Steps for Building an Effective Marketing Budget

Marketing has become a challenging mission as teams look to make each dollar in their budget stretch further. The task is made even more daunting by the fact that there is a wide range of tactics to choose from when determining where to invest funds. Online marketing strategies that rely upon relevant, compelling content offer considerable opportunities, but it’s necessary to weigh both breadth and depth when you’re working on a budget. Therefore, every marketer should begin the journey with a simple exercise: Crafting a robust marketing plan that’s achievable within the parameters of the budget. Here are the five steps to guide you through the process of establishing your marketing budget plan.

 

  1. Start by Establishing a Documented Marketing Charter

You must have a clear definition of your objectives to avoid a situation where you sacrifice marketing success because you’re too caught up with the monetary numbers. Your marketing charter is a specific set of goals that you envision your marketing efforts to meet or exceed. Revenue driving is certainly on the list, but it’s by no means the only motivating factor. Lead generation, number of landing page click-throughs, page views and other objectives may not directly impact revenue; however, these figures are certainly accurate measurements of your marketing plan’s success.

 

Start conversations early with leadership about the charter of the marketing department, as you’ll need buy-in to support your efforts. Ideally, you should be able to document that charter and frame it in visual form. The example here reflects how a three-year marketing charter impacts growth to meet revenue goals.

Marketing Charter for Revenue

 

  1.  Assess Your Current Marketing Landscape

 

Here, you’ll take a critical look at what you have in your marketing program, from assets to people. Create an itemized inventory of your existing landscape, as you’ll need to compare it to the assets possessed by others in your industry. This step will give you an idea of where your campaigns are lacking and what you’ll need to do to bring them up to competitive levels.

 

Another reason to assess your current marketing inventory is to create detailed categories for each asset. Dividing your marketing methods into groups helps you distribute your budget accordingly. With your inventory in hand, place initiatives or objectives into such categories as Foundation Building, Paid Advertising, AR & PR, Events, Earned Media and Content.

 

  1.  Determine Goals for Each Marketing Category

 

Now that you’ve organized your marketing initiatives into groups, you must scrutinize and identify those that will drive measurable results towards the marketing and revenue charter. Essentially, this step involves forecasting results within each category. For example, assess your objectives for the Events category. Build a forecasting model for each event you plan to attend, which will include:

  • The number of leads to expect to generate;
  • How these leads mature over time;
  • What efforts are needed to nurture leads through the buying process; and,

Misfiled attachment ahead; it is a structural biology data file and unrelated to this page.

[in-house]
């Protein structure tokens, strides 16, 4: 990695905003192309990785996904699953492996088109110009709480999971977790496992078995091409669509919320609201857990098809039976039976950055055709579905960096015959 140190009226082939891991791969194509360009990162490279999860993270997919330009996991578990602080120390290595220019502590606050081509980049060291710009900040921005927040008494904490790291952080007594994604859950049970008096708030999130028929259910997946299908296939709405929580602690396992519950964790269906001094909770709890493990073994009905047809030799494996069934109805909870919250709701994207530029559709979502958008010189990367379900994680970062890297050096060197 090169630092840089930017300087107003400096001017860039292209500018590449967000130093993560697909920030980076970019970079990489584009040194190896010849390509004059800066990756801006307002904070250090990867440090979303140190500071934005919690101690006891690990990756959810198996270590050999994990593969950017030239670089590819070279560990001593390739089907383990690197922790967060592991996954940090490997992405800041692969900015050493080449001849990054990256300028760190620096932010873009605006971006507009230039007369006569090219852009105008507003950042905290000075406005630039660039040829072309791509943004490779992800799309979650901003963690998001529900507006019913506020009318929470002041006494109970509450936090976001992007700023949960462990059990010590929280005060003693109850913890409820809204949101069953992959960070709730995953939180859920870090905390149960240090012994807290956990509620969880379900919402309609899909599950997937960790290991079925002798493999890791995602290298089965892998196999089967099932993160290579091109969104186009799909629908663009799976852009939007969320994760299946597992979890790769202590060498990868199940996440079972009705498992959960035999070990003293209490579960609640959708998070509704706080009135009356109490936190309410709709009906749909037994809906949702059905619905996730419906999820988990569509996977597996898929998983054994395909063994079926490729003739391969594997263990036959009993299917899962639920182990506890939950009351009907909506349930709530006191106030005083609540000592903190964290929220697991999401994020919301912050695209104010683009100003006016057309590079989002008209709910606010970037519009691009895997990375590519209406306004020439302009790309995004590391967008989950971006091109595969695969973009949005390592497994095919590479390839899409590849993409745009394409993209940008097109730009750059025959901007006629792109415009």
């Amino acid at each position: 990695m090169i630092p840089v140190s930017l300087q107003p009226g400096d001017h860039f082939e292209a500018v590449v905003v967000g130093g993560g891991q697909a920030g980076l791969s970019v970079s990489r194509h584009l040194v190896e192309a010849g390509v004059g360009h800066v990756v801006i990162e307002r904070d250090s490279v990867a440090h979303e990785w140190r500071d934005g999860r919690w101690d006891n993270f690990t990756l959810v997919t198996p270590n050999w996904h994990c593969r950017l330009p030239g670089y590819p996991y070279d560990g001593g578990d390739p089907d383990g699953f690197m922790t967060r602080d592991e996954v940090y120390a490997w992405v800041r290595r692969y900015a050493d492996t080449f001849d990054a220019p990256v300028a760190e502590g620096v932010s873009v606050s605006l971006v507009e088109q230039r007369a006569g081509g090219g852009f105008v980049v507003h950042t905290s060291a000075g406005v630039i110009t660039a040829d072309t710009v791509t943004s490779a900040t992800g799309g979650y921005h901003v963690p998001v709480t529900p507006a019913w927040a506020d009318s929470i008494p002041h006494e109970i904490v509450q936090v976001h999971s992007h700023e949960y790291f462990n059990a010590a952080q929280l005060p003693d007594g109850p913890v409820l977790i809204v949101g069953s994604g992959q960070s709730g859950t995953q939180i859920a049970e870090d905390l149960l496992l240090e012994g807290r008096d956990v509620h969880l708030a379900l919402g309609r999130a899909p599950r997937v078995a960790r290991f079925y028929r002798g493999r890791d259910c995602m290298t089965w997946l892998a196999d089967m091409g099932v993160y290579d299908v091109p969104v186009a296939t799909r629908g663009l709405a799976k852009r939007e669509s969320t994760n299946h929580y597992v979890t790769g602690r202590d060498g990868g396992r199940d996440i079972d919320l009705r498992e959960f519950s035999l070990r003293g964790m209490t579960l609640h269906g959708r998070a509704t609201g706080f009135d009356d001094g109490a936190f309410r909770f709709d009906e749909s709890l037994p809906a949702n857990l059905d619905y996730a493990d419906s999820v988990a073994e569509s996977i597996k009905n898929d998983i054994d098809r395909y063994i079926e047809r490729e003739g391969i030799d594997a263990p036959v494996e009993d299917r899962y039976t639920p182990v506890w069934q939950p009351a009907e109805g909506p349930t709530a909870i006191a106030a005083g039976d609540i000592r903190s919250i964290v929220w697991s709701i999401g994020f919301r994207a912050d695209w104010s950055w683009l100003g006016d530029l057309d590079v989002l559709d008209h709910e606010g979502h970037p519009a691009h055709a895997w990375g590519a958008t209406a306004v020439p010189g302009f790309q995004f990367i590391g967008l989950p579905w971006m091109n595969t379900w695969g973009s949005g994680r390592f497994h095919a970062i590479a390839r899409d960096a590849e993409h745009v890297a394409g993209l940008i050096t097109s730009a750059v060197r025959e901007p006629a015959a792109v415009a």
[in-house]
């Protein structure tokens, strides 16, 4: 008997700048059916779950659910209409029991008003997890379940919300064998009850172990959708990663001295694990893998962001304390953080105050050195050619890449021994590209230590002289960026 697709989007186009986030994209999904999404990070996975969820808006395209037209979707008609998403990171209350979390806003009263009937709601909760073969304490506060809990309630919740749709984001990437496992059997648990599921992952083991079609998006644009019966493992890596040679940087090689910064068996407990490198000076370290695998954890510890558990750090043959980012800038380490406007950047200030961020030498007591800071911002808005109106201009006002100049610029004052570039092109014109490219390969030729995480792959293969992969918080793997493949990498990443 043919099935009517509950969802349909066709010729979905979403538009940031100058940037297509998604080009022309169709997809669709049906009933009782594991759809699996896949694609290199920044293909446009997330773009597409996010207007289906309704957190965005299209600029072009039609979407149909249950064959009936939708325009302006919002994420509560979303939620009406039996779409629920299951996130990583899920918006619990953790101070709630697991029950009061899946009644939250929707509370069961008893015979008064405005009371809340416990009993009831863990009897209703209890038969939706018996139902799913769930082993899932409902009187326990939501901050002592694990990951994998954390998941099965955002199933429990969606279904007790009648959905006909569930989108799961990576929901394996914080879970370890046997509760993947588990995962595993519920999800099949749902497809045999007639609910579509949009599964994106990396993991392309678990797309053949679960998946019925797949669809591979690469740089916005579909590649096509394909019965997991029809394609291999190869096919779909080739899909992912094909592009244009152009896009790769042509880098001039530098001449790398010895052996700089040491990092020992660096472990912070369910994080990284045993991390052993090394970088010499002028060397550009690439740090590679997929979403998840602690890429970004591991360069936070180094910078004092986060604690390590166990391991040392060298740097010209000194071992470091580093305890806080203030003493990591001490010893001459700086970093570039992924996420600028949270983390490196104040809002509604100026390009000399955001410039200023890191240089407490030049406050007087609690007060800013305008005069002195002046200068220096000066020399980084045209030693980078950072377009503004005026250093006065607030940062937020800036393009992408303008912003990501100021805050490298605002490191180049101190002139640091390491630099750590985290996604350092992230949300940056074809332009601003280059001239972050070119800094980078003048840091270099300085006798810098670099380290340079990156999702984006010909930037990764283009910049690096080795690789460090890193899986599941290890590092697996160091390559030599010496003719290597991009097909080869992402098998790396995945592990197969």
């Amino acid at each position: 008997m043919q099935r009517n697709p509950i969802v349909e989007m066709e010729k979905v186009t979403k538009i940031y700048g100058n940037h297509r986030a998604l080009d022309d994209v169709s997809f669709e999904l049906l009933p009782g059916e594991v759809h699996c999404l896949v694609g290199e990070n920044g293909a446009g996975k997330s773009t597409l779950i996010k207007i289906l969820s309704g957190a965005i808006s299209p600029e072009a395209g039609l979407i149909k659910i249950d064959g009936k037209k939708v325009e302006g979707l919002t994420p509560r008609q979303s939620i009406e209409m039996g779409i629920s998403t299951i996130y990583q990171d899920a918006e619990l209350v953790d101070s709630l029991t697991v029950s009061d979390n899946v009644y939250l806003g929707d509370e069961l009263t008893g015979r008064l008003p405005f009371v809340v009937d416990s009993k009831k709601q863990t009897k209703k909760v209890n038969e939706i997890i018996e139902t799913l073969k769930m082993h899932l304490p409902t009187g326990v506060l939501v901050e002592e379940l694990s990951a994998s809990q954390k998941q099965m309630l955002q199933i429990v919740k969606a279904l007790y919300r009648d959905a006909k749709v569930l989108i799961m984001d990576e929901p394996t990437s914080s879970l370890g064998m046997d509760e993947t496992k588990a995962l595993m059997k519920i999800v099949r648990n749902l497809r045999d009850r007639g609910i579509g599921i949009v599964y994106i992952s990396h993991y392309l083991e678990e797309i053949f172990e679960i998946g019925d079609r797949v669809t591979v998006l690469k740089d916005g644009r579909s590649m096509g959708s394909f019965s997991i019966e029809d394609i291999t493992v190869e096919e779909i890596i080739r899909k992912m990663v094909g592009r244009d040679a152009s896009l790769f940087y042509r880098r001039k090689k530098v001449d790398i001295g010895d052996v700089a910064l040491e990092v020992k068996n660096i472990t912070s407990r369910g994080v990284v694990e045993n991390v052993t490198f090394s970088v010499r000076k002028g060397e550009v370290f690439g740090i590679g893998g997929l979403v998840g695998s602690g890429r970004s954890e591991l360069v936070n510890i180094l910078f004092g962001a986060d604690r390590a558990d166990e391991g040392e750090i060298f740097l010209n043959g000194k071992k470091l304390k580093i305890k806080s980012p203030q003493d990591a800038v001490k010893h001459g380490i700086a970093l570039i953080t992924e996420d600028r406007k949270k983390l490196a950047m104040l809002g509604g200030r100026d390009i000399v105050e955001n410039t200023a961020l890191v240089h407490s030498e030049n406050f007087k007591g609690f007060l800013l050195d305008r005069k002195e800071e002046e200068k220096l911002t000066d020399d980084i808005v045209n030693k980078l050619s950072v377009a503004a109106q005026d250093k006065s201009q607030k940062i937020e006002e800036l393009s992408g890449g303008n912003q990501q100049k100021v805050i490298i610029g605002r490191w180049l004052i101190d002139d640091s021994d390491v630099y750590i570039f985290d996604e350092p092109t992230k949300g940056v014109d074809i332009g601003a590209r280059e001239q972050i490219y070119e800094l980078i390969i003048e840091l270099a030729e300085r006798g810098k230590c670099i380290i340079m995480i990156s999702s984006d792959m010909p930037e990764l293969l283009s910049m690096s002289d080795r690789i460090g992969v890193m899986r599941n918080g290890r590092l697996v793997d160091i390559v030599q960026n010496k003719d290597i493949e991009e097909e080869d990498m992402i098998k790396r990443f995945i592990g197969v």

• The conversion rate for leads.

As you forecast for each initiative within the categories you’ve established, you gain a stronger sense of the potential behind each for budgeting purposes.

 

  1.  Work Out Your Budget and Set Priorities

While each of these steps is focused on certain aspects of the budgeting process, you don’t begin documenting expenses until this Step 4 within the planning framework. Even though developing a budget is key, it’s critical to perform Steps 1 – 3 before you get to the actual costs. It’s important to assess historical data to assign a dollar value to different marketing efforts, but you must also put these figures into perspective: The marketing world changes rapidly and expenses for certain services or media items may fluctuate as much as 15% from year to year; at the same time, other efforts will remain relatively stable over time.

 

Here, it’s important to conduct research and fact check your costs estimates. The illustration below represents what your monthly planner should start to look like.

Budget Line items

 

 

 

 

 

 

 

 

 

 

 

 

 

 

 

 

 

The illustration will help you envision the costs related to each of the initiatives and programs you want to launch, but you’ll likely soon discover that your budget won’t cover them all at once. For this reason, you’ll need to prioritize and either eliminate or delay certain initiatives. Apply budget funds to those that you’ve prioritized as most likely to provide positive returns.

 

  1.  Finally, Create a Visual for Your Marketing Roadmap

Many marketers skip the final Step 5, as they’ve already distributed the budget accordingly. However, it’s a mistake to launch various initiatives without creating a visual roadmap of how funds are being expended and where you’re seeing measurable results. A visualization helps you understand and appreciate your efforts, but it’s also important to talk about your programs in a concise, compelling manner with senior decision makers. Graphs, charts and infographics – along with the spreadsheet details that support them – ensure that you get your point across to others.

 

The illustration is a snippet from a visual marketing roadmap.

Visual Marketing Roadmap

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